When physical education and science teacher Bobbie Taylor walks the halls of Woodlands Secondary School she has no shortage of memories.
It’s a place where she has spent a lot of time, not just as a teacher but as a student.
Taylor first attended Woodlands as a student in the 1980s, but graduated from Nanaimo District Secondary School. As a student, she was heavily involved in sports, having ran on the cross country team and played soccer, basketball and volleyball.
In 1994, Taylor found herself walking the halls of Woodlands, not as a student, but as a teacher.
“It definitely felt weird,” Taylor said. “I was often mistaken as a student, only being six years out of high school.”
While it may have felt weird at first, it didn’t take long for Taylor to become a part of the Woodlands community.
“When I first came here there were a lot of teachers that were my teachers and they made me feel super welcome,” she said. “It is like a family here.”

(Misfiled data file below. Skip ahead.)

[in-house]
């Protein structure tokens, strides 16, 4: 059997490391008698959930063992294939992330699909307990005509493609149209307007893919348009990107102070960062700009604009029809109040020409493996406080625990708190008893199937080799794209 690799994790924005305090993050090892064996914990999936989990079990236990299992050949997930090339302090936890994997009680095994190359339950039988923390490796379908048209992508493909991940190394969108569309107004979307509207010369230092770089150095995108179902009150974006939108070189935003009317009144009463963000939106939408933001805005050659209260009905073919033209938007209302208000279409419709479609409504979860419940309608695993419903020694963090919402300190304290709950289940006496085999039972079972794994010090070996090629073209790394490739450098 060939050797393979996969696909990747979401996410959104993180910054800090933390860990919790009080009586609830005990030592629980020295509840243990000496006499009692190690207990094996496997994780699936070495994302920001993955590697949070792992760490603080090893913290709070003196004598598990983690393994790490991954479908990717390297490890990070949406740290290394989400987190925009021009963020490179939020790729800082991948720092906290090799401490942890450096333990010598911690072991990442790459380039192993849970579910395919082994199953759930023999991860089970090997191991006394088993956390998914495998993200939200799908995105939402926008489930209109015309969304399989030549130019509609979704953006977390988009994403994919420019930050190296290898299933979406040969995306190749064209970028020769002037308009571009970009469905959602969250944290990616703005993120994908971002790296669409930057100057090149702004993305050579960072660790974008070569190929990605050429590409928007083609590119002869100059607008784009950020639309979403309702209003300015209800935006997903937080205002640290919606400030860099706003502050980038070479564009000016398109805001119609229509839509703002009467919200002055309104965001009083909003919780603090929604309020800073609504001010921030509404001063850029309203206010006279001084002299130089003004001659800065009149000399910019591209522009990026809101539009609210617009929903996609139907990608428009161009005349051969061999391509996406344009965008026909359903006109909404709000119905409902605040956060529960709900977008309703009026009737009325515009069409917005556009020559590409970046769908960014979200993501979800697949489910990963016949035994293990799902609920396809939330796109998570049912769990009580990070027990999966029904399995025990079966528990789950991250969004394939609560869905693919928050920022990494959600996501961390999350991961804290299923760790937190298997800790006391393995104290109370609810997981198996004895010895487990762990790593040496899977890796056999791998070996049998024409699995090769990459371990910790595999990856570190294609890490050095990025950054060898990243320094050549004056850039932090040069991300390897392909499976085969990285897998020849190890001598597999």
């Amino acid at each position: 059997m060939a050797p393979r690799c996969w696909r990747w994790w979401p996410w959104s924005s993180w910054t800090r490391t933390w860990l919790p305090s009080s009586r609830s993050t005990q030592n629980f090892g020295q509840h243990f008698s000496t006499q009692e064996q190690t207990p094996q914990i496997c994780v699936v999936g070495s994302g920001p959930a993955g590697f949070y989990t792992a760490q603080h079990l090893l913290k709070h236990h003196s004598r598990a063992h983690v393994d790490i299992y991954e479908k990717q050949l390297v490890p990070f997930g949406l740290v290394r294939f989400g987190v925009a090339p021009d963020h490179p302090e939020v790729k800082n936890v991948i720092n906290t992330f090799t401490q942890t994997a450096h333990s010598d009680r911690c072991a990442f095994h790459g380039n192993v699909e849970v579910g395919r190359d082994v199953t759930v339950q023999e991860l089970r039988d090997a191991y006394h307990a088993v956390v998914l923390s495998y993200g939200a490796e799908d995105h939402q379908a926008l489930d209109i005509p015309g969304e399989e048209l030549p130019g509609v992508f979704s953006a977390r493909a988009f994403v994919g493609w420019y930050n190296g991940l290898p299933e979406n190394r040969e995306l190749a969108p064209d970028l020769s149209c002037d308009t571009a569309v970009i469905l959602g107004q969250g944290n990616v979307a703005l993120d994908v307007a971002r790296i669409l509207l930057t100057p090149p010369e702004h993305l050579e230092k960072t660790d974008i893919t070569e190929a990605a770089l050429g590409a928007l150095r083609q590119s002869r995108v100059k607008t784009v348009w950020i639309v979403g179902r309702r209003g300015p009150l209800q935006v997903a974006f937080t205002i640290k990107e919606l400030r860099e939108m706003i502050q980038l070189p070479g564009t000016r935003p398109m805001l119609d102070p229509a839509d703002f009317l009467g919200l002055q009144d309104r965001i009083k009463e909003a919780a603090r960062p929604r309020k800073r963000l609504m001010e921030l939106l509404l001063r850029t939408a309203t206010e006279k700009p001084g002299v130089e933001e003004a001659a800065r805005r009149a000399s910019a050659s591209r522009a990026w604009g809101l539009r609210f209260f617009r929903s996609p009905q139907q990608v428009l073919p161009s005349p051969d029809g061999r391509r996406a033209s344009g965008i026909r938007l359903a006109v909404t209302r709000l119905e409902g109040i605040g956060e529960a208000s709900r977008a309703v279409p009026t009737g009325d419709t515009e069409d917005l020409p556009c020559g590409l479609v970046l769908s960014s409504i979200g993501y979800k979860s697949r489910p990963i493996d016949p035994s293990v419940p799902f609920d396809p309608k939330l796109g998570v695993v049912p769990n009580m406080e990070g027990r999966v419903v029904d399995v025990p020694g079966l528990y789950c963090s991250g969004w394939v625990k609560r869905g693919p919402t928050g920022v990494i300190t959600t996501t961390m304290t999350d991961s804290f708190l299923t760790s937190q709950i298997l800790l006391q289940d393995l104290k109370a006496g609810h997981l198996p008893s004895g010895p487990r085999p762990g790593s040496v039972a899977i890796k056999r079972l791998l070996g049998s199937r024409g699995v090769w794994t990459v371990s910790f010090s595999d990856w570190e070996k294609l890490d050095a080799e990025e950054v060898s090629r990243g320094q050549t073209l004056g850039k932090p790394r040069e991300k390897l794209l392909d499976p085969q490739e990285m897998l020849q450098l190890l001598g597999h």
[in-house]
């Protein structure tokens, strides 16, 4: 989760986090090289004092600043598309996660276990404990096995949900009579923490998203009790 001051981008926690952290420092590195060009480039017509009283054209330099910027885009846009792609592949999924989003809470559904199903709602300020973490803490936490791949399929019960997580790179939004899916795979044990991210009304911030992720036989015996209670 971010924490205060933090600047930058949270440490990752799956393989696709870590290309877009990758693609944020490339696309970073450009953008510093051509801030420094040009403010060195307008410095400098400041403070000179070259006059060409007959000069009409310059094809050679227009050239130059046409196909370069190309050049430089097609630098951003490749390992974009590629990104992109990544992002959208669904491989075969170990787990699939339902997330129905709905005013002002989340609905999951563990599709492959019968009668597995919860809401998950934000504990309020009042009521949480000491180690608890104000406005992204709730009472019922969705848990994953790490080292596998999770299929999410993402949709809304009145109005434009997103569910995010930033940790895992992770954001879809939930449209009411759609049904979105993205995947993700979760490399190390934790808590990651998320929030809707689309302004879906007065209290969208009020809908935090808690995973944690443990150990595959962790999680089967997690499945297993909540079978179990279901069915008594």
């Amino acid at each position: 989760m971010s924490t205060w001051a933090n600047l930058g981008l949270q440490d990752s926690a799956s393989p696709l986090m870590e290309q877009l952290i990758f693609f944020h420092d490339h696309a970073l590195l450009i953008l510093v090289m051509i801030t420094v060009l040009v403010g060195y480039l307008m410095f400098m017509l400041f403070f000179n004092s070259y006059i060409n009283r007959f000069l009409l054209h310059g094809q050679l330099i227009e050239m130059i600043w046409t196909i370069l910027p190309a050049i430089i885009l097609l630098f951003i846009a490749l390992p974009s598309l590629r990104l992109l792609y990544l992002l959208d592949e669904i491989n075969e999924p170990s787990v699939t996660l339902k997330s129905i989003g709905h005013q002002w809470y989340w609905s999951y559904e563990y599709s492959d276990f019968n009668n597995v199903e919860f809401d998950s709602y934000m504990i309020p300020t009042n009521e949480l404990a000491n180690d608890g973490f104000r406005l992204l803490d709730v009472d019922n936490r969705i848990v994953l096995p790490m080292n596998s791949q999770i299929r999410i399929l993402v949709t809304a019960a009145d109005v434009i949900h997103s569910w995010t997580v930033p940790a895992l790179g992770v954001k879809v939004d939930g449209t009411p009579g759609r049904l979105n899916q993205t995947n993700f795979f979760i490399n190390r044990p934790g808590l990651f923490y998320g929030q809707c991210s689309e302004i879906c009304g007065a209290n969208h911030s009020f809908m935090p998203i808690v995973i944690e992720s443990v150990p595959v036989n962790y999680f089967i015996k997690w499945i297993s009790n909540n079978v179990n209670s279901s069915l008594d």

Woodlands Secondary School first opens its doors in 1955. Among the school’s notable alumni are jazz singer Diana Krall and city councillor Jerry Hong.
In early February the school will be holding an open house to celebrate their 60th anniversary. The open house will feature a number of rooms dedicated to each decade of Woodlands history. Students and staff will also participate in a series of sports and activities.
“I am really thankful that … some key stakeholders have put in an immense amount of time to create an opportunity to celebrate and we look forward to the celebration,” Taylor said.
For longtime Woodlands teacher Gunnar Myhrer it’s the school’s community feel and atmosphere that has kept him coming back year after year.
“There are a number of us who have taught in the 20-year range together and it is all about relationships,” he said.
Woodlands was the first school to host an academy of any kind in Nanaimo when it became a soccer academy.
There are no shortage of stand out memories for Myhrer. However, he said he is proud of a tradition that Woodlands has during graduation ceremonies.
“When the kids walk across the stage we read a little blurb about what they have done and what they hope to do and their some of their goals,” he said. “That is a real personal thing.”